Fewer than 1,000 people died last year in Ohio traffic crashes, the lowest number since the state began keeping records in 1936.
Ohio seems to have ended 2013 with 981 traffic fatalities, state public-safety officials said yesterday. About a third of the deaths occurred in alcohol-related crashes.
Although the number might rise or drop as the Department of Public Safety gathers more information in the coming weeks, the total shouldn’t change much, department Director John Born said.
The statewide drop was driven in part by big declines in fatalities in Franklin and Hamilton counties, said Col. Paul Pride, the superintendent of the State Highway Patrol.
Final county-by-county numbers weren’t available yesterday, but data kept by the patrol showed that, as of mid-December, Franklin County had recorded 13 fewer traffic deaths in 2013 than in 2012. During the same period, Hamilton County logged 21 fewer deaths.
Traffic-related fatalities also fell in Columbus, from 63 in 2012 to 39 last year, said Sgt. Brooke Wilson of the Police Division’s accident-investigation unit. That number might drop to 37, Wilson said, because police suspect that two drivers died of natural causes and then crashed. Until autopsy reports are completed, they are included as traffic deaths, he said.
In Columbus in 2012, seven multiple-fatality crashes drove up the total, claiming 14 lives. Last year, the city had only one multiple-fatality crash, which killed two people, Wilson said.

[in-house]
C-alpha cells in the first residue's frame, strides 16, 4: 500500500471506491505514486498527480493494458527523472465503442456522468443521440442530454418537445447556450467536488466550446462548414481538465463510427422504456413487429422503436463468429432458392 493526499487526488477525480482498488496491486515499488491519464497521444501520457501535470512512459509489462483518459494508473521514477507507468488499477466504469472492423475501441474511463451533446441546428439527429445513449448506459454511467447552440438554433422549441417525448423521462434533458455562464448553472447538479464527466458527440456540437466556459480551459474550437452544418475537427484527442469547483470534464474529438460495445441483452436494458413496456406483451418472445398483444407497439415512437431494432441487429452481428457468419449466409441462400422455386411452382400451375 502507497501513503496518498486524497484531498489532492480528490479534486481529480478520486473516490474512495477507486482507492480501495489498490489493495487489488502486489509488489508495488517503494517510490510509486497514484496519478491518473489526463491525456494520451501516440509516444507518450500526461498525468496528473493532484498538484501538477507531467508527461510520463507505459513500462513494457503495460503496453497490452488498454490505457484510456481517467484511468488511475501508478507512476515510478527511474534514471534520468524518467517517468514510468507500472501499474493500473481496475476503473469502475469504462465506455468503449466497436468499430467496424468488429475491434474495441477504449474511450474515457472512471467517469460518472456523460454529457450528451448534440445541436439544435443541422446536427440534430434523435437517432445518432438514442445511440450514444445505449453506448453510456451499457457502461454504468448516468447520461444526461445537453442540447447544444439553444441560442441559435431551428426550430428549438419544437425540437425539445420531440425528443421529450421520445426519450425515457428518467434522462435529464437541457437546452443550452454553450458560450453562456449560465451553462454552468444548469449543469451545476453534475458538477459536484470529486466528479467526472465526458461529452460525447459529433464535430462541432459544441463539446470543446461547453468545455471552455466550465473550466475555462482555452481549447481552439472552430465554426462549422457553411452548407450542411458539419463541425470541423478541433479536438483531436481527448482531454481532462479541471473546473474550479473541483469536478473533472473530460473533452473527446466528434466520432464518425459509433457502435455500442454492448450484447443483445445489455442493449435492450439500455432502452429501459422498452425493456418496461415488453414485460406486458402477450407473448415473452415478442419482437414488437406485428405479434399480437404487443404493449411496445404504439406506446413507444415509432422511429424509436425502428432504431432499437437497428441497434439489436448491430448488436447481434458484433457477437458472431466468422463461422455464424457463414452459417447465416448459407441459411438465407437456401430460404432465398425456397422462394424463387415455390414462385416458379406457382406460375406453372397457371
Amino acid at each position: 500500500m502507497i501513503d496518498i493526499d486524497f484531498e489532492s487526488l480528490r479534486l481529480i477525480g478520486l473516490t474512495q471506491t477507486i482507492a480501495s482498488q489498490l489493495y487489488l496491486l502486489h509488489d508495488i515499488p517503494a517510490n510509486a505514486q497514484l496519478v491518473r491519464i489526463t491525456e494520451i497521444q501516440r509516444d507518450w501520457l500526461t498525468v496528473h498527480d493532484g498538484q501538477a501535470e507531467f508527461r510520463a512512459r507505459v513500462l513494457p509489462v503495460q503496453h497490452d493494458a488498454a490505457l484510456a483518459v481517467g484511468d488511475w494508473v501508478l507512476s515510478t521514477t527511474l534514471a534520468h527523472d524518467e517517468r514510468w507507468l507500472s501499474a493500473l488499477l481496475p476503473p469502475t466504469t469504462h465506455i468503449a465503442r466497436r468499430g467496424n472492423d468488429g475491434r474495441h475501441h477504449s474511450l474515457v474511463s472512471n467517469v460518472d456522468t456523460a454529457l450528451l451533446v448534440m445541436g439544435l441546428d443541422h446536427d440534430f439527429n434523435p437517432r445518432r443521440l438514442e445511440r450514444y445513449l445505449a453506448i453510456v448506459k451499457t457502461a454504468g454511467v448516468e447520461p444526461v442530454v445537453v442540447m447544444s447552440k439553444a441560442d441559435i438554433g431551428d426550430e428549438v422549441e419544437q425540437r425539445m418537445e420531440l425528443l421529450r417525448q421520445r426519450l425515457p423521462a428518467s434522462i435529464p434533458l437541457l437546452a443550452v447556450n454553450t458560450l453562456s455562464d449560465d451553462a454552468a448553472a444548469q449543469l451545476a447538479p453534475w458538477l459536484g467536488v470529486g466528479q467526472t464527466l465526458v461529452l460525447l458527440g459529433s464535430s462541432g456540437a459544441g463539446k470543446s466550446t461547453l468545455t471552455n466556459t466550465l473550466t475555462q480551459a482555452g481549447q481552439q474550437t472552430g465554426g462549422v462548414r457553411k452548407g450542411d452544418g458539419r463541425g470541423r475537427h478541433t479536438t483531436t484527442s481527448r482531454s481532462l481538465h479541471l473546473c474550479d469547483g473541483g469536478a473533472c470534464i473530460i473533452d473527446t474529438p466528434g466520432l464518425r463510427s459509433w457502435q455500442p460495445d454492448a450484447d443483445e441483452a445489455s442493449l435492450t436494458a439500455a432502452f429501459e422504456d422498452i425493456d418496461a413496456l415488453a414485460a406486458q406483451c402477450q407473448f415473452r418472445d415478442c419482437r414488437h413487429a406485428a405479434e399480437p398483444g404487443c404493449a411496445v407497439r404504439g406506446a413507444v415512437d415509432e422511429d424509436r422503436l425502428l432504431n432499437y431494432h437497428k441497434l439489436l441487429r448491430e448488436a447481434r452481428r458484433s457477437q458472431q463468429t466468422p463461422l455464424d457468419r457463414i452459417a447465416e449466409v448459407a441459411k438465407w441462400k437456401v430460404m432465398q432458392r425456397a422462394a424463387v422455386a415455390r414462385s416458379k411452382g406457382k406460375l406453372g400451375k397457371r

The 39 people killed in 2013 in the city amounted to the fewest traffic deaths Columbus has had since 1994, records show.
Ohio, with the seventh-largest highway system in the nation and fifth-greatest volume of highway traffic, came close to dropping below 1,000 traffic deaths in 2011 but ended that year with 1,016.
Fatalities crept up in 2012 but remained at historically low levels, Born said. The deadliest year was 1969, when 2,778 people were killed in crashes in Ohio.
The downward trend probably is the result of multiple factors, including enforcement, public education and high-quality emergency care, Pride said. Safer cars and freeway improvements likely played a role as well, he said.
He said the patrol is also benefiting from the #677 number posted on highway signs across the state that allows motorists to key that in on their cellphones and alert authorities to impaired drivers and potential drug activity. The patrol fields about 2,800 calls to the tip line every month, Born said.
The record low number of deaths statewide should give Ohioans “great optimism” that traffic fatalities are preventable, Born said. Still, too many families are left devastated by fatal
crashes every year, he said yesterday.
“We can do even better. It starts again today.”
By Theodore Decker - The Columbus Dispatch, Ohio (MCT)
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